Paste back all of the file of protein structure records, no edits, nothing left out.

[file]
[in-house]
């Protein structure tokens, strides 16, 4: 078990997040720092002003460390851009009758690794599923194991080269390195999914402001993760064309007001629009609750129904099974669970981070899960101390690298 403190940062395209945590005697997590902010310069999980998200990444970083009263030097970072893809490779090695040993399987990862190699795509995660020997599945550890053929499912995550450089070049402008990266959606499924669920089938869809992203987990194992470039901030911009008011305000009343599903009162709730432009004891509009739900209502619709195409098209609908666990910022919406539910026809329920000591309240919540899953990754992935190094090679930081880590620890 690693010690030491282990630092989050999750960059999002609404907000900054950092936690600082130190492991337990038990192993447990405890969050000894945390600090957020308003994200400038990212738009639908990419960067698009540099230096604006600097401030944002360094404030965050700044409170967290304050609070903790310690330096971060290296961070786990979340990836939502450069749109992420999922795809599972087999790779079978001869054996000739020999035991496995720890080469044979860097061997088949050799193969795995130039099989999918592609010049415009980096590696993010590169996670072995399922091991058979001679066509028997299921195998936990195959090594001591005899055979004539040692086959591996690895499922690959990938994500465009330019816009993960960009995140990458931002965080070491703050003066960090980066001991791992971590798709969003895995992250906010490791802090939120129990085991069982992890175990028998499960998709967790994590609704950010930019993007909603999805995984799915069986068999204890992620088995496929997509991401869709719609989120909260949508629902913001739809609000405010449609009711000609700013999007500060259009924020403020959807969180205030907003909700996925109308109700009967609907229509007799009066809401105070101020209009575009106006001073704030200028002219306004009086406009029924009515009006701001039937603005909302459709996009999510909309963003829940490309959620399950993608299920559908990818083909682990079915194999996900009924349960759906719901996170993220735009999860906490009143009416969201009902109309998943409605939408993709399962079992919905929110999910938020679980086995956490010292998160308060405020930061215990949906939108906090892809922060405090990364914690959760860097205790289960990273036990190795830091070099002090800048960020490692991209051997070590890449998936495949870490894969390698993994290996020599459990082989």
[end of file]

[in-house]
């Protein structure tokens, strides 16, 4: 078990997040720092002003460390851009009758690794599923194991080269390195999914402001993760064309007001629009609750129904099974669970981070899960101390690298 403190940062395209945590005697997590902010310069999980998200990444970083009263030097970072893809490779090695040993399987990862190699795509995660020997599945550890053929499912995550450089070049402008990266959606499924669920089938869809992203987990194992470039901030911009008011305000009343599903009162709730432009004891509009739900209502619709195409098209609908666990910022919406539910026809329920000591309240919540899953990754992935190094090679930081880590620890 690693010690030491282990630092989050999750960059999002609404907000900054950092936690600082130190492991337990038990192993447990405890969050000894945390600090957020308003994200400038990212738009639908990419960067698009540099230096604006600097401030944002360094404030965050700044409170967290304050609070903790310690330096971060290296961070786990979340990836939502450069749109992420999922795809599972087999790779079978001869054996000739020999035991496995720890080469044979860097061997088949050799193969795995130039099989999918592609010049415009980096590696993010590169996670072995399922091991058979001679066509028997299921195998936990195959090594001591005899055979004539040692086959591996690895499922690959990938994500465009330019816009993960960009995140990458931002965080070491703050003066960090980066001991791992971590798709969003895995992250906010490791802090939120129990085991069982992890175990028998499960998709967790994590609704950010930019993007909603999805995984799915069986068999204890992620088995496929997509991401869709719609989120909260949508629902913001739809609000405010449609009711000609700013999007500060259009924020403020959807969180205030907003909700996925109308109700009967609907229509007799009066809401105070101020209009575009106006001073704030200028002219306004009086406009029924009515009006701001039937603005909302459709996009999510909309963003829940490309959620399950993608299920559908990818083909682990079915194999996900009924349960759906719901996170993220735009999860906490009143009416969201009902109309998943409605939408993709399962079992919905929110999910938020679980086995956490010292998160308060405020930061215990949906939108906090892809922060405090990364914690959760860097205790289960990273036990190795830091070099002090800048960020490692991209051997070590890449998936495949870490894969390698993994290996020599459990082989």